Two intersections that I pass on my daily commute offer vastly different pedestrian experiences. Walking vaguely north-ish on 3rd St N in the North Loop you first encounter 6th Ave N, where despite the stop signs giving priority to cars on 6th over their automotive brethren on 3rd, I experience the most consistent yielding to pedestrians of any unsigned, unpainted crosswalk in the city. Yet the next block up, at 7th Ave N, cars consistently fail to yield despite the crossing being “with” the stop signs. Here are a few reasons I speculate may be behind the unusual level of respect at one corner, and the egregious level of disrespect at the next:
- Built form. The intersection at 6th has 5-8 story buildings planted at all four corners, leading to a sense of enclosure rarely felt in our parking lot-pocked metropolis. It may be that this atmosphere leads motorists to conclude that they’re in a real city, where rules of pedestrian priority apply. In contrast, at 7th the buildings are mostly lower, though one corner holds a tall 8-story warehouse that extends the full block to 6th, two corners are populated by 2-story buildings, and one corner has been cleared of all structures so cars can be stored there. Could it be that this low- or no-rise environment results in an assumption of automotive priority? Do drivers get distracted by the bright blue sky?
- Tension and release. At 7th, motorists coming from the north have just passed from between two 7-story buildings to get to this lower-slung corner. As sailors have known for centuries and Frank Lloyd Wright introduced to architecture, traffic moving through a constrained area will tend to speed up, and it’s possible that the same principle applies here, speeding cars through to and beyond 3rd St N on the momentum encouraged by passing through the narrow space between two tall buildings. Of course, as I mentioned above, there are tall buildings at 6th as well, but as 6th is a wider street than 7th, perhaps proportion leads motorists to perceive the buildings on 7th as taller than their neighbors on 6th.
- Street design. As I just mentioned, 6th (the courteous street) is wider than 7th (the discourteous one), which is an outcome we wouldn’t expect if we follow the maxim Wider=Faster. These corners also defy the logic of woonerven or shared spaces, as in this case the users are less courteous on 7th, which is not delineated by striping or even very many signs (except for the stop sign). Strictly speaking, the same is true of 6th, but this street is effectively striped by its patches of asphalt and bare brick.
- Street texture. Speaking of, I always assume pavement texture affects the way people drive – it seems like adding roughness is a sure-fire way to get people to slow down, and sure enough on these corners 7th is paved with (somewhat) smooth asphalt while 6th has brick pavers – but only on half the street. On the side of 6th that is paved with asphalt I experience as much yielding as on the other side.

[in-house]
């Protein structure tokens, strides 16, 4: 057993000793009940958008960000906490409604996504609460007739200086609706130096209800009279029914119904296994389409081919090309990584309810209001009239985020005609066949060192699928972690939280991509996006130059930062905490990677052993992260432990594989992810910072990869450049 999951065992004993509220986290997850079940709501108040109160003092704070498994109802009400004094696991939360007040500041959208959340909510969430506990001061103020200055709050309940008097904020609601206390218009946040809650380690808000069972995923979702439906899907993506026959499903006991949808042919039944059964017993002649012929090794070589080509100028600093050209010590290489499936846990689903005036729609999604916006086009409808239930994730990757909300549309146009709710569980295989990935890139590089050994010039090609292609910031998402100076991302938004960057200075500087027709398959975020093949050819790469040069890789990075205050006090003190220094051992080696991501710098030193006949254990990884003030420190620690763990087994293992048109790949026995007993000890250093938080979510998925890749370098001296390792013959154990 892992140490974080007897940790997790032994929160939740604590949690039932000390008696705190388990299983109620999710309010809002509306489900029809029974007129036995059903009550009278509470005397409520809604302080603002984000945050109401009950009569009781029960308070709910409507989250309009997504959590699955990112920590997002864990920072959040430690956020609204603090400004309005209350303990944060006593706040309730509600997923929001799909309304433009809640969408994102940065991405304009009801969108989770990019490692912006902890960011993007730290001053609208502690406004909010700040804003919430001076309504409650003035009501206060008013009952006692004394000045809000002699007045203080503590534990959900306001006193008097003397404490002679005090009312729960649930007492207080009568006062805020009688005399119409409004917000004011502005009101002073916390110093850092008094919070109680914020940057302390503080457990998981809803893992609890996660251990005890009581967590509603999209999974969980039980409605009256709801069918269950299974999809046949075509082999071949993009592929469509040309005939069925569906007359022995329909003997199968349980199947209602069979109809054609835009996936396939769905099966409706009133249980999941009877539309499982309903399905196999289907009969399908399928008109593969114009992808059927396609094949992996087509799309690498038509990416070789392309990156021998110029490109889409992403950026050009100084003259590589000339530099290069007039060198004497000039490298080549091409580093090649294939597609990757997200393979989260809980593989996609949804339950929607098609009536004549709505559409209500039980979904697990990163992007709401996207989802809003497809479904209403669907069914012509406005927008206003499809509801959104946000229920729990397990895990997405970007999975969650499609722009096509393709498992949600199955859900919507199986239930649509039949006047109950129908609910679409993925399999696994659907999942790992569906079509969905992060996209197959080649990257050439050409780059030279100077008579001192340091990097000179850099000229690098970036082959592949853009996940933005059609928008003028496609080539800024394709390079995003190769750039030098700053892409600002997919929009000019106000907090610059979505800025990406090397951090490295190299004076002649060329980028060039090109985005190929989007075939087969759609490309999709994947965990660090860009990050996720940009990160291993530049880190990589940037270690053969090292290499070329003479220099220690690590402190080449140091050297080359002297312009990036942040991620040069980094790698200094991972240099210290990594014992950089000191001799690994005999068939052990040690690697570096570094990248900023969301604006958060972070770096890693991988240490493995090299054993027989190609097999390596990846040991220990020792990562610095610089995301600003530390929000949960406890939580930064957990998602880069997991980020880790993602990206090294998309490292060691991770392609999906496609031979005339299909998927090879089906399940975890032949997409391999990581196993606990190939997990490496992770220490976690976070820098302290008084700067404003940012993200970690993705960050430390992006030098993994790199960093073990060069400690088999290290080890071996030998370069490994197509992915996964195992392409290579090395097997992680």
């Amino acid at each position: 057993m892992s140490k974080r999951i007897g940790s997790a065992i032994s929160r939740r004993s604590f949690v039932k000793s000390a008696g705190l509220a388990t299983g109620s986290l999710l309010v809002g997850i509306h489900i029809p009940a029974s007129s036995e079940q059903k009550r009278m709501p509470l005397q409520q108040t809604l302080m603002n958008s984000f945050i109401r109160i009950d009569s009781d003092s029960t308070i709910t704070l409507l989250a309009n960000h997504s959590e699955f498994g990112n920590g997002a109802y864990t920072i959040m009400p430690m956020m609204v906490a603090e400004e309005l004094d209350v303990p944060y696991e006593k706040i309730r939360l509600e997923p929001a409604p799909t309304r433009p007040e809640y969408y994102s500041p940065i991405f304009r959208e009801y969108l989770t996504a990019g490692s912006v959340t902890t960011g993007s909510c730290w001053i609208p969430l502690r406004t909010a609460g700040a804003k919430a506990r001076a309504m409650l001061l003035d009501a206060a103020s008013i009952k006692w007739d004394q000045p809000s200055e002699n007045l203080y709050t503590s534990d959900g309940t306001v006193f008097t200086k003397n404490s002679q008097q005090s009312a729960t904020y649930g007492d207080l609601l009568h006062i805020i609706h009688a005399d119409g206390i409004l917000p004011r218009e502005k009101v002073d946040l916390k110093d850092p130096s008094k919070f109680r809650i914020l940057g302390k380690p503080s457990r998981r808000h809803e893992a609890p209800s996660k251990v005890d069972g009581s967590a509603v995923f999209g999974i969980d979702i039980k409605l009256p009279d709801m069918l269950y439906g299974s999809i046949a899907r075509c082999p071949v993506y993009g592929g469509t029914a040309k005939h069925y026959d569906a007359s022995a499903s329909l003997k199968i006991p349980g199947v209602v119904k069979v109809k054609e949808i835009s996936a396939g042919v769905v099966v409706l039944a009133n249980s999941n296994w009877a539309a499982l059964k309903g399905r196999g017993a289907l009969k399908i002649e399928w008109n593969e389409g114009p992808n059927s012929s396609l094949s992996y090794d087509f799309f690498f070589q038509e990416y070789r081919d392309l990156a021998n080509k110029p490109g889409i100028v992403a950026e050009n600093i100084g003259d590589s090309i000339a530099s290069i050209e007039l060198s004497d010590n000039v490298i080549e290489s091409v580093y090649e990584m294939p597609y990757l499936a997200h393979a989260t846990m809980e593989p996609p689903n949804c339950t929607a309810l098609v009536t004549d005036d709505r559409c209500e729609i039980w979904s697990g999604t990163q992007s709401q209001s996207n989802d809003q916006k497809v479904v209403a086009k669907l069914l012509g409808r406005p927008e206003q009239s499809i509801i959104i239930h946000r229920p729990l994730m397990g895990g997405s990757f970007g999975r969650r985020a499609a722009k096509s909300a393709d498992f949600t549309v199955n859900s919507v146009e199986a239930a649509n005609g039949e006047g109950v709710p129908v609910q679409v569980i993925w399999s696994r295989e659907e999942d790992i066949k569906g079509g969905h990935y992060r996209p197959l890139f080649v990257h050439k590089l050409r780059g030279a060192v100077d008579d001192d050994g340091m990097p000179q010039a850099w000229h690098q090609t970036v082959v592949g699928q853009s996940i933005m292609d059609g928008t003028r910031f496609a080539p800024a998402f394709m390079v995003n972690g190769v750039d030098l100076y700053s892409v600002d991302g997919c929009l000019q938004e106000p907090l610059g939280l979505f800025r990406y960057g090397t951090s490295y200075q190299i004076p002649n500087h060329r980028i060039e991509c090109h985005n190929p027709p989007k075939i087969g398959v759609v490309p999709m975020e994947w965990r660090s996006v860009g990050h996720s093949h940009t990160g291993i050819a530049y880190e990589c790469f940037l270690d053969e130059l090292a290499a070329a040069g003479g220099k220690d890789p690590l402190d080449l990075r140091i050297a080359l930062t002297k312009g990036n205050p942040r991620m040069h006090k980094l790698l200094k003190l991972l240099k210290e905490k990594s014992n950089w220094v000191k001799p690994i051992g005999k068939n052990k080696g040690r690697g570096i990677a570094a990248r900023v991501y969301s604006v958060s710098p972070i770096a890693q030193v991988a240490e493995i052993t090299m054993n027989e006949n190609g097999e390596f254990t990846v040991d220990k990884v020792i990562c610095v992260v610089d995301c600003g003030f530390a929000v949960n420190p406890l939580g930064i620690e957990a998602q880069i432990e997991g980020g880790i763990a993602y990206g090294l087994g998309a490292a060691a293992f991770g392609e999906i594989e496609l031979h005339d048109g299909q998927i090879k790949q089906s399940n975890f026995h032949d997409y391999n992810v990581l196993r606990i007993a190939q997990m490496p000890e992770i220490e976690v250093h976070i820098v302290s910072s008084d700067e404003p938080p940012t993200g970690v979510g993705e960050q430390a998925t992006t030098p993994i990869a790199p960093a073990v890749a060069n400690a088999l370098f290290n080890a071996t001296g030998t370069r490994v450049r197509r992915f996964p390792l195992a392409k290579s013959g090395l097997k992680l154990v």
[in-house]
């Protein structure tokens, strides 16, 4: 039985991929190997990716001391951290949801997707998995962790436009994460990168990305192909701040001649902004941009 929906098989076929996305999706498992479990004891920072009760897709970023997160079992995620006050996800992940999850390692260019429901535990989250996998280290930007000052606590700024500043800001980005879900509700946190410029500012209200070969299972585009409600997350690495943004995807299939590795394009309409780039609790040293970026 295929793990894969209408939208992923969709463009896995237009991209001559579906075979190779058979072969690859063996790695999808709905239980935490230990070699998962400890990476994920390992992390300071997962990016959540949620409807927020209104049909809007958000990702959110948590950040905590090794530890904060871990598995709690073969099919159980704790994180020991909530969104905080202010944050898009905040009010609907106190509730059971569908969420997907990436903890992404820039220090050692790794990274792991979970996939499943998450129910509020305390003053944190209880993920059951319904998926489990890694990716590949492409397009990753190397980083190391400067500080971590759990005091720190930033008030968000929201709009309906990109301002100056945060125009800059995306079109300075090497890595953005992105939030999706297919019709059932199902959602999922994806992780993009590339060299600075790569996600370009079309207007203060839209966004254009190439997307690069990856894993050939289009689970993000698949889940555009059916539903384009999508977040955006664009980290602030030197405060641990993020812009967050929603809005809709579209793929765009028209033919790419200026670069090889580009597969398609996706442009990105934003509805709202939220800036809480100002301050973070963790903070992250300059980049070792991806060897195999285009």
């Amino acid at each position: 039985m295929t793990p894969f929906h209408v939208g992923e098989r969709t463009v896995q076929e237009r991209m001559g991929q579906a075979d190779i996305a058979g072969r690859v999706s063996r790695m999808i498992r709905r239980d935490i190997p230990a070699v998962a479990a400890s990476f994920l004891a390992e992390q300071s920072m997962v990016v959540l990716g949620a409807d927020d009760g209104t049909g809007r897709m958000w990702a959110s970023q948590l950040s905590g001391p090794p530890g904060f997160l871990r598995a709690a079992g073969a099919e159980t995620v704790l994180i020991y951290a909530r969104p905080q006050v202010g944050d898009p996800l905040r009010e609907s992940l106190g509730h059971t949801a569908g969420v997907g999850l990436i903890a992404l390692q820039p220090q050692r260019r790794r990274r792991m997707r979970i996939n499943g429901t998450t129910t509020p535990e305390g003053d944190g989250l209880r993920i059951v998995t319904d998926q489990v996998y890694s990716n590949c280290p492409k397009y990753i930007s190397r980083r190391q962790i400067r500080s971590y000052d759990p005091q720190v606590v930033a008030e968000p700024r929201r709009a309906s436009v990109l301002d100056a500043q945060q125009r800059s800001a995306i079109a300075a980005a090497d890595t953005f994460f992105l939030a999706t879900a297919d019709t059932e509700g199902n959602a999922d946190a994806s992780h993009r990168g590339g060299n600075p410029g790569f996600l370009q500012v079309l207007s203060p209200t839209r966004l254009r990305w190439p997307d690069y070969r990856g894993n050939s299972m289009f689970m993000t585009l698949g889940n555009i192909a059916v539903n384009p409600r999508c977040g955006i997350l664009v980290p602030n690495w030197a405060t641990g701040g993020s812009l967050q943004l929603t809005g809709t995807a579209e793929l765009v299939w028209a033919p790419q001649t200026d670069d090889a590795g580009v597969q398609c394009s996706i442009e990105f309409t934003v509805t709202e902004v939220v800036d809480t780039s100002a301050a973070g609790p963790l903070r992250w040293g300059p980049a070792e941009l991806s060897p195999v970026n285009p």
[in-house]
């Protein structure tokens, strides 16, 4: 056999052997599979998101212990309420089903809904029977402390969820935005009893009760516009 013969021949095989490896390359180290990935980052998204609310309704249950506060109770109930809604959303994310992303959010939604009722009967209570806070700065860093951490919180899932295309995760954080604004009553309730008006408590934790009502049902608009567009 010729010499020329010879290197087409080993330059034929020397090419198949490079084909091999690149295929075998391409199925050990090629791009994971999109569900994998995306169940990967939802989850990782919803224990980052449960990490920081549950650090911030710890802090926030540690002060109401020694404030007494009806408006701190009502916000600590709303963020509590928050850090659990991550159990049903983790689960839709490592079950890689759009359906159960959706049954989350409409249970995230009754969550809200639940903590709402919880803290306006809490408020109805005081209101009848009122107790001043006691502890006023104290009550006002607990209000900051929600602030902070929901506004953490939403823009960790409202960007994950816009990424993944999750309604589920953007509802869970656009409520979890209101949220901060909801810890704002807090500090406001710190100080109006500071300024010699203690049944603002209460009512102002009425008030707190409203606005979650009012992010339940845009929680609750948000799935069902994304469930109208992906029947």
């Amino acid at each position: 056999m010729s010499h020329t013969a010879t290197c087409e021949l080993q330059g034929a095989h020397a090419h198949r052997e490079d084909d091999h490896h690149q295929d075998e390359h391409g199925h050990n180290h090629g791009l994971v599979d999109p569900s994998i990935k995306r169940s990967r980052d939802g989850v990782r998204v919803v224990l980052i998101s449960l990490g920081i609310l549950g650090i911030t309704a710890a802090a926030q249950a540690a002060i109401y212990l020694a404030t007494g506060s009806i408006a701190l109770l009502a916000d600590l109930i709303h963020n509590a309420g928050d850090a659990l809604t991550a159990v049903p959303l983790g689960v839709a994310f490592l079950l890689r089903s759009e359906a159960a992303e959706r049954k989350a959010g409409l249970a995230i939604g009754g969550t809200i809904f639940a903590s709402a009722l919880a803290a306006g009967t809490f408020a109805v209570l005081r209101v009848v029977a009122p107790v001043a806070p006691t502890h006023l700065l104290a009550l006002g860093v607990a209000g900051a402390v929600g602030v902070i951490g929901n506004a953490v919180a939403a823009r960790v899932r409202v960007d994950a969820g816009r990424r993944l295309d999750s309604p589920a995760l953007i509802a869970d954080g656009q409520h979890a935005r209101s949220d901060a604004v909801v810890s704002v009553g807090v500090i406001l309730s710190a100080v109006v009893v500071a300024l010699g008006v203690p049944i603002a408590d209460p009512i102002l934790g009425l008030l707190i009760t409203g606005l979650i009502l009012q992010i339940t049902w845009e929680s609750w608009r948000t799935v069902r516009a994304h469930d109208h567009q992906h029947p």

- Street connectivity. These being Avenues in the North Loop, neither 6th nor 7th is especially connective. 7th extends to just the two blocks centered on 3rd St, although I sort of suspect that that could be a contributor to rude driving – most motorists are only there because they’re lost, so they’re too busy trying to figure out where they are to watch for pedestrians, or else they realize they missed their turn and they’re cruising back to where ever they’re late getting to. 6th is more connective, since it technically extends to Olson Hwy. It terminates a block north of 3rd, though, and thanks to a combination of a small rise and the 4th St Viaduct, it appears to terminate within a block or so south of 3rd as well. It’s possible this appearance of non-connectivity cuts down on attempts to cut through, while the actual connectivity discourages the selfish confusion seen on 7th.
- Street use. All this analysis may come down to one thing: how the street is used. In the North Loop, streets have traditionally been used for loading docks. Both 6th and 7th still have loading docks on them, but while on 7th the truck loads parallel to the street along the curb, on 6th the loading is done perpendicularly, so it’s not uncommon for a semi to stretch across the roadway and leave enough room for only one car at a time to go past. This would of course be a clue that you’re not on a typical barrel-through-and-ignore-your-surroundings roadway, so maybe a typical reaction is to be more courteous to fellow users.
It seems like for the decades we’ve been pouring money into roads, very few have stopped to think about how design affects the behavior of users. It wasn’t until the 70s that Hans Monderman in Holland may have been the first to buck this trend and actually put his theories of transport psychology into practice. The concept of the woonerf is dependent on touchy-feely theories of design or psychology, so while it’s been popular on the continent and even spread to parts of Britain, the American road engineering establishment, the early successes of which depended on a veneer of scientificity, has not been receptive. Chucking the old familiar signs and stripes may be a radical change, but it’s just as radical to assume that after millenia of engineering and design co-existing and cooperating in built environments, the roadway is the first human structure that has no need of design. So you may not agree with my observations and conclusions about these particular corners – and if you don’t, or have something to add, please do so in the comments – but I hope you agree that the field of transport psychology needs more attention.
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